Bankim Chandra Chatterji (1858-1930) Bankim Chandra was not a freedom fighter, but through his writings he sparked of an intense freedom struggle and breathed a new passion and life into the nation, particularly his native region of Bengal, which became kindled with religious, nationalistic and artistic fervour after being infused with the powerful visions contained in his writings. Virtually all of you will have heard the famous slogan “Vande Mataram” (I bow to the Mother). The poem and song by this name was first written by him in his famous novel “Anandamath”. The Anandamath story is set in 18th century India, when a group of warrior sannyasis mounted a guerilla war against Muslim rule (based on a true historical attempt by sannyasis to do precisely this). It was a riveting story line with amazing characters and meaningful dialogues. Yet more importantly, hundreds of thousands of Indians took the story as a metaphor for their own present day situation, understanding it as a call to arms to drive the new tyrants (the British) away from the sacred soil. “Vande Mararam” became the slogan of the freedom struggle. Bankim Chandra drew deep inspiration from the Gita. He wrote a commentary on the Gita, which was only three quarters complete when he died, and an inspiring life sketch of Krishna based on historical and literary research, titled Sri Krishna Charitra.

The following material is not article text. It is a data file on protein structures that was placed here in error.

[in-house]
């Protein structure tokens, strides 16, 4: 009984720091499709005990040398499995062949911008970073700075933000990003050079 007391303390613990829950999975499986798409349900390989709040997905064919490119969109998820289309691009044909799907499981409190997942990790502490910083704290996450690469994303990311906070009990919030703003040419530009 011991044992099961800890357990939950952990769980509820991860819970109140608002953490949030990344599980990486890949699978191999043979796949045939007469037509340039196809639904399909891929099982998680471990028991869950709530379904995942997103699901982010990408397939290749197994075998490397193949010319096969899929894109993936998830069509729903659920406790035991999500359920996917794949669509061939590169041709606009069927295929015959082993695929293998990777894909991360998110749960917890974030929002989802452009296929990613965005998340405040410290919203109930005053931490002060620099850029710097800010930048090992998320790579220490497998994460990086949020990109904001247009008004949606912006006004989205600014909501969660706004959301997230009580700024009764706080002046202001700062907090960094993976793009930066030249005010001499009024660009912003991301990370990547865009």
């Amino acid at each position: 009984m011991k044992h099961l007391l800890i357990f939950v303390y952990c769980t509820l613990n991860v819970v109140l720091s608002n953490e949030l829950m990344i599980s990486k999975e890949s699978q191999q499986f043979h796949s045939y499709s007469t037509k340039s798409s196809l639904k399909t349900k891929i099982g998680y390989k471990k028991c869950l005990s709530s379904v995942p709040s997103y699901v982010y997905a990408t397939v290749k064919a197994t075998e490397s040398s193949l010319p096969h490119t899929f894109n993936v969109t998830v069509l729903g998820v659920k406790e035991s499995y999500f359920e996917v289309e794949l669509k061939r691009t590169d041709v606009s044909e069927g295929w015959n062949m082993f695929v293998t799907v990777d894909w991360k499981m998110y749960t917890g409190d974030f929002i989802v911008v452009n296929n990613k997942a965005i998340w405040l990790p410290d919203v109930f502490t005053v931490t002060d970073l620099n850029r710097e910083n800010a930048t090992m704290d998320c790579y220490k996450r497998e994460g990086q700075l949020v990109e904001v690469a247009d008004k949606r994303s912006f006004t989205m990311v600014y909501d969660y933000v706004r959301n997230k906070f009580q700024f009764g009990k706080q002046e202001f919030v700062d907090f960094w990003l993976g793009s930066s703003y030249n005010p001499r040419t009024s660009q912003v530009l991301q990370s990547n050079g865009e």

Mahatma Gandhi’s (1869-1948)  role in the freedom movement of India needs no explanation. His very name invokes images of India’s Independence. He was a kshatriya who fought his battle with unique weapons. He drew great inspiration and courage from the Gita, “I find a solace in the Bhagavad-Gita that I miss even in the Sermon on the Mount [Gandhi felt that the Sermon was the most deep and meaningful dialogue in the Christian teachings]. When disappointment stares me in the face and all alone I see not one ray of light, I go back to the Bhagavad-Gita. I find a verse here and a verse there , and I immediately begin to smile in the midst of overwhelming tragedies — and my life has been full of external tragedies — and if they have left no visible or indelible scar on me, I owe it all to the teaching of Bhagavad-Gita.”


Sri Aurobindo Ghose (1872-1950) was one of the greatest revolutionaries in the early phase of the Indian freedom struggle, and is recognised throughout the world as a great mystic, intellectual and visionary. He felt that India’s weakness had been due to a weak-minded and cowardly group of leaders, who did not have the nerves to face hardship and take risks for the better of the nation. He emphasised the necessity of the Gita in uplifting India as well as liberating humanity from the bondage of our lower nature into the bliss of divinity. He wrote a beautiful selection of essays on the Gita and its secrets. A certain class of minds shrink from aggressiveness as if it were a sin.          It is an error, we repeat, to think that spirituality is a thing divorced from life…. It is an error to think that the heights of religion are above the struggles of this world. The recurrent cry of Sri Krishna to Arjuna insists on the struggle; “Fight and overthrow thy opponents!”, “Remember me and fight!”, “Give up all thy works to me with a heart full of spirituality, and free from craving, free from selfish claims, fight! Let the fever of thy soul pass from thee.”